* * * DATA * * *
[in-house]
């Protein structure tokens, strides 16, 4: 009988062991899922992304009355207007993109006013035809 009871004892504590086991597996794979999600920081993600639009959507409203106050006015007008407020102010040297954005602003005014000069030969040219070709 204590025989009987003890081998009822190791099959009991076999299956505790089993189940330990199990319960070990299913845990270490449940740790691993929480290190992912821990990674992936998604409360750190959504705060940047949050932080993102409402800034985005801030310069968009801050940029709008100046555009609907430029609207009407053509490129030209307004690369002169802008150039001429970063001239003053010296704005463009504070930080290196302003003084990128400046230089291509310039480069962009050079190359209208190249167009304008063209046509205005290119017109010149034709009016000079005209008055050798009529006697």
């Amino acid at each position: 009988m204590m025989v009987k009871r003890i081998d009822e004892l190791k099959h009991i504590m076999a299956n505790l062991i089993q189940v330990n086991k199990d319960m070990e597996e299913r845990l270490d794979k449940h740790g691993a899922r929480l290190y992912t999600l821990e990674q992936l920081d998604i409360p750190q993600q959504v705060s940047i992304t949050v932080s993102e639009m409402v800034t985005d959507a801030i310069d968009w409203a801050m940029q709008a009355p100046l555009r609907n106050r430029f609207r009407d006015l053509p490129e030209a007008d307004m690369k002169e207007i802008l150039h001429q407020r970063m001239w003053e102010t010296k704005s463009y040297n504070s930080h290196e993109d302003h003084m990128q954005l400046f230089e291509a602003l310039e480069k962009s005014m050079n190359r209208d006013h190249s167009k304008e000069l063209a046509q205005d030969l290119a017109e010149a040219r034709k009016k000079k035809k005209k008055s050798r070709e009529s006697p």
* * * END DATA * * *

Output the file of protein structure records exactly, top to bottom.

[in-house]
């Protein structure tokens, strides 16, 4: 009988062991899922992304009355207007993109006013035809 009871004892504590086991597996794979999600920081993600639009959507409203106050006015007008407020102010040297954005602003005014000069030969040219070709 204590025989009987003890081998009822190791099959009991076999299956505790089993189940330990199990319960070990299913845990270490449940740790691993929480290190992912821990990674992936998604409360750190959504705060940047949050932080993102409402800034985005801030310069968009801050940029709008100046555009609907430029609207009407053509490129030209307004690369002169802008150039001429970063001239003053010296704005463009504070930080290196302003003084990128400046230089291509310039480069962009050079190359209208190249167009304008063209046509205005290119017109010149034709009016000079005209008055050798009529006697």
């Amino acid at each position: 009988m204590m025989v009987k009871r003890i081998d009822e004892l190791k099959h009991i504590m076999a299956n505790l062991i089993q189940v330990n086991k199990d319960m070990e597996e299913r845990l270490d794979k449940h740790g691993a899922r929480l290190y992912t999600l821990e990674q992936l920081d998604i409360p750190q993600q959504v705060s940047i992304t949050v932080s993102e639009m409402v800034t985005d959507a801030i310069d968009w409203a801050m940029q709008a009355p100046l555009r609907n106050r430029f609207r009407d006015l053509p490129e030209a007008d307004m690369k002169e207007i802008l150039h001429q407020r970063m001239w003053e102010t010296k704005s463009y040297n504070s930080h290196e993109d302003h003084m990128q954005l400046f230089e291509a602003l310039e480069k962009s005014m050079n190359r209208d006013h190249s167009k304008e000069l063209a046509q205005d030969l290119a017109e010149a040219r034709k009016k000079k035809k005209k008055s050798r070709e009529s006697p």